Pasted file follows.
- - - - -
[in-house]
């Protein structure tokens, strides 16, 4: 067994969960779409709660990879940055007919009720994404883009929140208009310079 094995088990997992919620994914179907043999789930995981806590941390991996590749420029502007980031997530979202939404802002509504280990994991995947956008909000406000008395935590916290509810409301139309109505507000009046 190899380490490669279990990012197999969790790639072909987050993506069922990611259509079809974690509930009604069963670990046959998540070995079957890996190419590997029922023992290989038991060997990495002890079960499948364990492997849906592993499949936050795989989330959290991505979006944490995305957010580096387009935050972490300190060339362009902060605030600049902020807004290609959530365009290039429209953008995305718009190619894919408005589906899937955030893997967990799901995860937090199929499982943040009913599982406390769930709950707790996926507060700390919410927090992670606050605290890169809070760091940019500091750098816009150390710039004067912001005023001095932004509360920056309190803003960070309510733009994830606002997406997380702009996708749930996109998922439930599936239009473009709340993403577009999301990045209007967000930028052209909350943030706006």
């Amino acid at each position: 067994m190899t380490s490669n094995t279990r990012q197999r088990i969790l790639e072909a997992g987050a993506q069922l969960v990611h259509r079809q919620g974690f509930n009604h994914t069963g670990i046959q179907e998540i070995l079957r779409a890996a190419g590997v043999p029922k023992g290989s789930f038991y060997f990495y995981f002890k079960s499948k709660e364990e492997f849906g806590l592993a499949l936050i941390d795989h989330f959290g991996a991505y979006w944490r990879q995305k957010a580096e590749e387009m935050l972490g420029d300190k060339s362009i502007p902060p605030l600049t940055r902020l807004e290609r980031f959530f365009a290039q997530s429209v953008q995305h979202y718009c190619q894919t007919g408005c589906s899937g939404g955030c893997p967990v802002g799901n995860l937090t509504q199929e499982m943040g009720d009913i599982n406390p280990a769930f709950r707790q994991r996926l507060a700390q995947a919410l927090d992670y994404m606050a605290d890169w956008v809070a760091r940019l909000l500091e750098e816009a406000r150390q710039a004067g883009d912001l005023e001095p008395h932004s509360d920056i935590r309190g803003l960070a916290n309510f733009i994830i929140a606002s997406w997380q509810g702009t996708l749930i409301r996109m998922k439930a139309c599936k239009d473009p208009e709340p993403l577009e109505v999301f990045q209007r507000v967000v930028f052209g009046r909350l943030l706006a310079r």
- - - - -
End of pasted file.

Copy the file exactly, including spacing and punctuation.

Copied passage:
[in-house]
């Protein structure tokens, strides 16, 4: 067994969960779409709660990879940055007919009720994404883009929140208009310079 094995088990997992919620994914179907043999789930995981806590941390991996590749420029502007980031997530979202939404802002509504280990994991995947956008909000406000008395935590916290509810409301139309109505507000009046 190899380490490669279990990012197999969790790639072909987050993506069922990611259509079809974690509930009604069963670990046959998540070995079957890996190419590997029922023992290989038991060997990495002890079960499948364990492997849906592993499949936050795989989330959290991505979006944490995305957010580096387009935050972490300190060339362009902060605030600049902020807004290609959530365009290039429209953008995305718009190619894919408005589906899937955030893997967990799901995860937090199929499982943040009913599982406390769930709950707790996926507060700390919410927090992670606050605290890169809070760091940019500091750098816009150390710039004067912001005023001095932004509360920056309190803003960070309510733009994830606002997406997380702009996708749930996109998922439930599936239009473009709340993403577009999301990045209007967000930028052209909350943030706006």
């Amino acid at each position: 067994m190899t380490s490669n094995t279990r990012q197999r088990i969790l790639e072909a997992g987050a993506q069922l969960v990611h259509r079809q919620g974690f509930n009604h994914t069963g670990i046959q179907e998540i070995l079957r779409a890996a190419g590997v043999p029922k023992g290989s789930f038991y060997f990495y995981f002890k079960s499948k709660e364990e492997f849906g806590l592993a499949l936050i941390d795989h989330f959290g991996a991505y979006w944490r990879q995305k957010a580096e590749e387009m935050l972490g420029d300190k060339s362009i502007p902060p605030l600049t940055r902020l807004e290609r980031f959530f365009a290039q997530s429209v953008q995305h979202y718009c190619q894919t007919g408005c589906s899937g939404g955030c893997p967990v802002g799901n995860l937090t509504q199929e499982m943040g009720d009913i599982n406390p280990a769930f709950r707790q994991r996926l507060a700390q995947a919410l927090d992670y994404m606050a605290d890169w956008v809070a760091r940019l909000l500091e750098e816009a406000r150390q710039a004067g883009d912001l005023e001095p008395h932004s509360d920056i935590r309190g803003l960070a916290n309510f733009i994830i929140a606002s997406w997380q509810g702009t996708l749930i409301r996109m998922k439930a139309c599936k239009d473009p208009e709340p993403l577009e109505v999301f990045q209007r507000v967000v930028f052209g009046r909350l943030l706006a310079r």